Move: shift from thinking about exercise as 1 or 2 hours in the gym per day followed by sitting, to thinking of exercise as continual movement throughout the day (and no, you don’t need to workout every day of the week).
Sleep: sleep is the most underestimated, neglected and important area of health. Rather than something you do when aren’t doing anything else, sleep is a crucial time where your body heals itself and makes new connections in your brain.
All these things are great, but if you can connect your vision to a bigger purpose, you will go further.
The most common question I get nowadays is “How do I find my passion?”
But as Tom Asacker shared in our interview together, you don’t find your passion. Because your passion isn’t out there, it’s in here (pointing to my heart/chest).
What he means is that you can sit and try “figure out” your passion all you want, but you only discover it by DOING things; by experimenting with things you’re interested in.
And when you can find the intersection of what you’re interested in, what you’re good at and what others need, THAT’S when you’ve found your sweet spot.
So my advice is to get really good at something, and then use that skill to create the lifestyle you desire (and it doesn’t take as long as you think).
Speaking of getting good at something…
All champions focus on their strengths. Usain Bolt (one of my favorite athletes) isn’t trying to be the best at every sport. He identified (probably at a young age) that he was really good at sprinting, and then went all in on that one thing.
It reminds me of the Pareto Principle, or the 80/20 principle, which says that 20% of your efforts produce 80% of the results.
So what’s your 20%? What 20% of the things you do make everything else easier or unnecessary? Find those things, and then go all in.
In order to help in this process, I created an ebook containing 5 exercises for self-awareness which you can access here.
When I quit my job back in 2014, I had no plan B. And I’d love to be able to say it was all smooth sailing, but the truth is there were a lot of challenges.
There were weeks I didn’t know how I would buy groceries and months I couldn’t pay rent. But it reminds me of one my favorite sayings:”ship is safe in harbour, but that’s not what ships are for”
“A ship is safe in harbour, but that’s not what ships are for”
All champions take risks and face setbacks, but what matters most is how long you can you stick with it. How far are you willing to go to make your goals and dreams a reality?
Champions all have a strong team around them. This doesn’t mean they play a team sport, but they surround themselves with people who are going to move them forward.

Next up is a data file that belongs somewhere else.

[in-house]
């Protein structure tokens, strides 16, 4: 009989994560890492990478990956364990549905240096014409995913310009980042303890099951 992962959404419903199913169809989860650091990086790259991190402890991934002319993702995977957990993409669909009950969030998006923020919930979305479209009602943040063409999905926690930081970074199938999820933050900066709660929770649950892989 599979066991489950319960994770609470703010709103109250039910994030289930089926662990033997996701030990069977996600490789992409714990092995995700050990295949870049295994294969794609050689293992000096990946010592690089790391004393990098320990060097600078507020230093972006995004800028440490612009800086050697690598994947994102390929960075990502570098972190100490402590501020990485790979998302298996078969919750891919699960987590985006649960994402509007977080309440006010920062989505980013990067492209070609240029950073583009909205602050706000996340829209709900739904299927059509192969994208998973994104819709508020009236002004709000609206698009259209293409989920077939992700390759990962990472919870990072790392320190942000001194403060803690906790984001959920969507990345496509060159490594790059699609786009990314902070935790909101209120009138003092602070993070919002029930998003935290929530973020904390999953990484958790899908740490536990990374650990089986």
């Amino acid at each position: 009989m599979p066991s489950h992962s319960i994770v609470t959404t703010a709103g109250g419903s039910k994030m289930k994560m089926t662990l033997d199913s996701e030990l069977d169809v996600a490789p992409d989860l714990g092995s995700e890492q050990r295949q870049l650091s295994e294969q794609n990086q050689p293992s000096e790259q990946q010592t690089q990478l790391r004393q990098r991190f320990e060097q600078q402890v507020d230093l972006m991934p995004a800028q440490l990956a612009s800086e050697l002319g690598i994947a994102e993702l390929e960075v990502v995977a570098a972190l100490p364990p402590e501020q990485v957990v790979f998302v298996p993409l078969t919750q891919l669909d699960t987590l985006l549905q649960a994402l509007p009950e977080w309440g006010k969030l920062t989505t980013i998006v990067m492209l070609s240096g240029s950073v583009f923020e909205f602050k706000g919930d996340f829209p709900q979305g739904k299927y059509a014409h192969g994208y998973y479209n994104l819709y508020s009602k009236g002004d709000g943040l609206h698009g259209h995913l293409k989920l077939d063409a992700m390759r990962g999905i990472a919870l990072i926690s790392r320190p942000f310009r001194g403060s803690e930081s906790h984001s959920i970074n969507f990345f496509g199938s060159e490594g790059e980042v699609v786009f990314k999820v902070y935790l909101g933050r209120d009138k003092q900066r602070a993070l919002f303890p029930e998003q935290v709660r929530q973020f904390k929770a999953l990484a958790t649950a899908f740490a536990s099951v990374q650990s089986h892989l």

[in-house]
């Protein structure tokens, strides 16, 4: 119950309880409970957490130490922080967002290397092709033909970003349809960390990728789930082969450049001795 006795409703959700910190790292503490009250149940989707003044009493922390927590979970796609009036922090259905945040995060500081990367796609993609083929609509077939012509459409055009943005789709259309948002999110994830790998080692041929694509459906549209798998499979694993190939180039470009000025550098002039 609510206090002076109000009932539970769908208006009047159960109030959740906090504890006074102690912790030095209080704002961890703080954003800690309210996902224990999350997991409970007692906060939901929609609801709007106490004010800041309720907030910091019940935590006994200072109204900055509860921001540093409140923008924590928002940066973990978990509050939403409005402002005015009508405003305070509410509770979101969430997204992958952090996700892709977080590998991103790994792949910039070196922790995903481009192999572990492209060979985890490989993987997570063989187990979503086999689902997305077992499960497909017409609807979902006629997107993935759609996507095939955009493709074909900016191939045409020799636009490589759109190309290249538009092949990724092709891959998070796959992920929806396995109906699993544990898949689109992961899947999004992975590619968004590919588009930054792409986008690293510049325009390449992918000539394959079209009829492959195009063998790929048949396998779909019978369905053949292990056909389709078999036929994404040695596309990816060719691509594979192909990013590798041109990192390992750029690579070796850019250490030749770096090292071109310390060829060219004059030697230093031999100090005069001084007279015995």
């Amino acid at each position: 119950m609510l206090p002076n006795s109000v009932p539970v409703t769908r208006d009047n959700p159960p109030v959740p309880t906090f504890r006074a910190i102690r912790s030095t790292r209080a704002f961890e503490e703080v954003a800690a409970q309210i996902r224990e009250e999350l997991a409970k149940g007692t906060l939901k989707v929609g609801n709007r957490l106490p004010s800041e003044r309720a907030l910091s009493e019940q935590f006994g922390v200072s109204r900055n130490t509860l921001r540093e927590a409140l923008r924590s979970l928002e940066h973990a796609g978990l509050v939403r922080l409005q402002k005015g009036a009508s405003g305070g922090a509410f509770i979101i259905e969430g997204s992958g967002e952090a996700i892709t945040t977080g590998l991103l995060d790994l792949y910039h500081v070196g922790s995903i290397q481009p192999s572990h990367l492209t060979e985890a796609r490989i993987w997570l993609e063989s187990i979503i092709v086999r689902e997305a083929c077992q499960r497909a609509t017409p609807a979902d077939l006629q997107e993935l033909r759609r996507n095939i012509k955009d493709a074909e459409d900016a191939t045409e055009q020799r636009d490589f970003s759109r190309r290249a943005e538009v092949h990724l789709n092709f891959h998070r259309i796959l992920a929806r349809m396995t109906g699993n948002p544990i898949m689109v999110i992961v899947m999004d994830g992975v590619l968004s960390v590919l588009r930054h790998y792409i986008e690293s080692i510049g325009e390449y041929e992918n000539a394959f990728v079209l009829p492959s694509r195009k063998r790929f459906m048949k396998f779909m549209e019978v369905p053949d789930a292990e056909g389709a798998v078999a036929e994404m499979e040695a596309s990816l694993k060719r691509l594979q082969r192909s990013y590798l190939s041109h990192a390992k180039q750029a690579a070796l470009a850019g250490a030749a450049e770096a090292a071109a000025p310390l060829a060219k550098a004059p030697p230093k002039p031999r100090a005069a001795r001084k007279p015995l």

There are three parts to this.
The first is a mentor or coach. This doesn’t need to be someone who’s done what you want to do, but simply someone who is able to guide you and bring out your greatness (I am stoked to be able to help others in this way via my work as a coach).
Because the thing is, no great champion ever got there on his own. Asking for help doesn’t mean you are weak or not good enough as you are. In fact, it’s much the opposite. It shows that you are serious about achieving your goals.
The next component of a team is your peers or environment. Jim Rohn said
“You are the average of the 5 people you spend the most time with.”
If you spend your time with people who just want to smoke, drink, party and go out every weekend, you’re going to be dragged down into that. But if you want to really achieve success, you need to spend time with people who inspire you to be better. Never be the smartest person in the room.
The final component of a winning team is also the 10th characteristic of a champion.
The final component of a team is a characteristic of its own, and that is YOU.
If you want to be a champion, need to have a deep inner KNOWING that it’s all going to work out. This won’t always be how we might have imagined, but you need to trust that there’s something even better waiting for you.
If you do all these things, together with a strong BELIEF, will become unstoppable. I truly believe that (see what I did there?).
But here’s the thing. These characteristics aren’t reserved for the likes of Usain Bolt, Lewis Hamilton or Roger Federer.
The truth is, you are all champions in your own right. We can all be champions of our own lives. You just need to decide if you are going to settle for good or if you’ll choose to be great; if you’re you happy being a competitor, or if will you rise and become a champion.
Originally published at bryanteare.com